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5 things you need to know about the Low FODMAP Diet

By January 4, 2016FODMAP, Health, IBS

For an introduction to the Low FODMAP diet, please read our earlier blog post ‘The Low FODMAP diet: What is it and can it help my IBS?’.

  1. The diet is only for 8 weeks and must not be done for much longer as it can negatively affect the bacteria in your gut. There are 3 important phases to the diet:
  • Elimination of high FODMAP foods for 4-8 weeks using the correct information: Either from a registered dietitian who has been trained in the FODMAP diet or from the Monash University website. Do not use other lists on the internet as they are often incomplete, incorrect or not up to date. (For a list of UK trained FODMAP dietitians see the Kings College London website.)
  • Reintroduction phase after the 4-8 week period, using a step wise process to determine your personal threshold of tolerance to the individual foods. Each food is reintroduced individually over 3 consecutive days in increasing amounts. You must remain on the strict FODMAP diet throughout this period so that only one FODMAP food is in the diet at any one time. This way, if you suffer symptoms you know that it can only be that one food that is causing the problem.
  • Long term self management where you maintain control of your symptoms having found the FODMAP foods which were responsible and having returned a predominantly normal varied diet.
  1. Onion and garlic are not allowed on the diet. However, don’t be tempted to cook with onion and garlic e.g. in stew, casserole, bolognaise etc, and then remove them before eating the food, as the fructans will have leached into the sauce and will still take effect. Hence, use chives, green part of spring onions or asafoetida powder instead (Indian herb onion replacer) and you can use garlic oil (as the fructans do not pass into the oil).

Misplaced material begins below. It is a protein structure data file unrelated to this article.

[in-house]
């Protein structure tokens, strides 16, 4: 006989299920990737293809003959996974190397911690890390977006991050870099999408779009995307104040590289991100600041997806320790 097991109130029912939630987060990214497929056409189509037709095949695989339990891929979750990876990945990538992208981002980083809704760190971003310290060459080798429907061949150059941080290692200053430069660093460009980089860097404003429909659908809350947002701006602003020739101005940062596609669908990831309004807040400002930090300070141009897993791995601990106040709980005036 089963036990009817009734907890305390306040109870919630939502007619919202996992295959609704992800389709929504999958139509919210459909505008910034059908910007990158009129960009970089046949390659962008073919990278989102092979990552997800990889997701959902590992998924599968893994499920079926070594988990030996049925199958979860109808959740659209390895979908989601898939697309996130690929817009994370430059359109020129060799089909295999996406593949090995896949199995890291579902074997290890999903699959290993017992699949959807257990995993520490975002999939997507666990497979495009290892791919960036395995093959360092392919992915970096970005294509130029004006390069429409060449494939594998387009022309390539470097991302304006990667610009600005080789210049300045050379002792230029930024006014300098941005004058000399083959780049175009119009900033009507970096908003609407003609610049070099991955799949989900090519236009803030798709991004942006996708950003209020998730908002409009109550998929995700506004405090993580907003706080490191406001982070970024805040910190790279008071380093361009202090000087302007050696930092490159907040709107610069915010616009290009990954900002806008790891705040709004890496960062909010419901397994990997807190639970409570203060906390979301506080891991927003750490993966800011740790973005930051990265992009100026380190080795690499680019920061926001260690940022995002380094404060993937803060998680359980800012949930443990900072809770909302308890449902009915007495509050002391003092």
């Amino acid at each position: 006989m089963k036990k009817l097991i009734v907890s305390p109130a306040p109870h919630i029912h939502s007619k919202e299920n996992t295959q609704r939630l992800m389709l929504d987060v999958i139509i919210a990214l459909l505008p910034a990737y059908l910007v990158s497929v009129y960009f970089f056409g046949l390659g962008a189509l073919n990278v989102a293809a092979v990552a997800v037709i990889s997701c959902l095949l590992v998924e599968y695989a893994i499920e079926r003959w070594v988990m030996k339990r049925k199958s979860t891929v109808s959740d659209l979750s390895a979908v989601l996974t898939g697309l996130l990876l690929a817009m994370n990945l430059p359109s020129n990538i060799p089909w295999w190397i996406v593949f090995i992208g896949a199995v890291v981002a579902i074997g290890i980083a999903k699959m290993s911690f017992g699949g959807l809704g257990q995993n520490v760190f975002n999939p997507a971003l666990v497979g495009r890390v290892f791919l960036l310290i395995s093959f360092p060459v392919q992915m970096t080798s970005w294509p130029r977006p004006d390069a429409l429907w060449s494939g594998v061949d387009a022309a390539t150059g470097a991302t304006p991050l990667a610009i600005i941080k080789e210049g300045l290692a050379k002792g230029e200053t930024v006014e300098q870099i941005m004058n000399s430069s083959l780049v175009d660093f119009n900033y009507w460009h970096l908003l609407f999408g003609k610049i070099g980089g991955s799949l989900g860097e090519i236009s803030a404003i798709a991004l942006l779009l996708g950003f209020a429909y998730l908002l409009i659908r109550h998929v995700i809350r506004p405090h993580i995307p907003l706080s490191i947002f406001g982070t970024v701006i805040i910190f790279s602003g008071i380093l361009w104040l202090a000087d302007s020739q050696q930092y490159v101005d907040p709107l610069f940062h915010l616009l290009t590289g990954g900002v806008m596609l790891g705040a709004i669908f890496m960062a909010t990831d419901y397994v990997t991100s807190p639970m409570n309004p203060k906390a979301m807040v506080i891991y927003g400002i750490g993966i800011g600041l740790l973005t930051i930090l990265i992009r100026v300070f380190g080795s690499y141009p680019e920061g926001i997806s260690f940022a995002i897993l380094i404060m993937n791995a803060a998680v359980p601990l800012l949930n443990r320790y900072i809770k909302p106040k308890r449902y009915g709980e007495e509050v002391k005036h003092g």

2. Historically spelt flour was allowed on the FODMAP diet. However, it has been reanalysed and now the only spelt you are allowed is 100% spelt flour sourdough In this form the fructans in the spelt flour have been fermented by the sourdough method making the bread low in FODMAPs. All other spelt breads or products are not allowed.
  3. Soya milk has recently been reanalysed and it now appears that soya milk made from soya beans is high in FODMAPs. It is suggested that you stick to a maximum of 60ml per day. However, soya milk made from soya protein is low FODMAP but is very difficult to find in the UK.
  4. Lactose: For those people who need to reduce lactose in their diet as part of the FODMAP regimen (people with constipation rarely need to remove lactose), then remember that it’s about having a low lactose diet and NOT a lactose free or dairy free diet. Lactose is only particularly high in milk, yogurt and ice-cream. For these you can use alternative such as Lactofree products or alternative plant based dairy products. Normal fat content cheese, e.g. cheddar, brie, blue cheese, mozzarella, feta, edam, goats cheese etc. are all fine on the FODMAP diet, as is butter, cream, sour cream, crème fraiche and dark chocolate. You can still have up to 30g of milk chocolate per day!

Have you tried the Low FODMAP Diet? How did you get on? We’d love to hear from you! Email [email protected]

Marianne Williams

Marianne is a Registered Dietitian in the UK and was awarded ‘Dietitian of the Year’ in 2012. Marianne set up the first NHS primary care dietetic-led gastroenterology clinic in the UK in 2011 specialising in dietary treatment for adults with IBS and gastrointestinal allergy.

One Comment

  • Sarah Stone says:

    This bit about low lactose rather than low dairy is quite a revelation for me thank you so much! I was really hesitant about including dairy in things as one of my sons had such a reaction to dairy rather than lactose that I’d assumed it was a low fodmap thing as he’s a twin and his brother is very sensitive to lots of high fodmap foods, so I’d chucked the baby out with the bath water so to speak. So we’re now feeling brave enough to try a small amount of butter and progress to cheeses and creams all being well.

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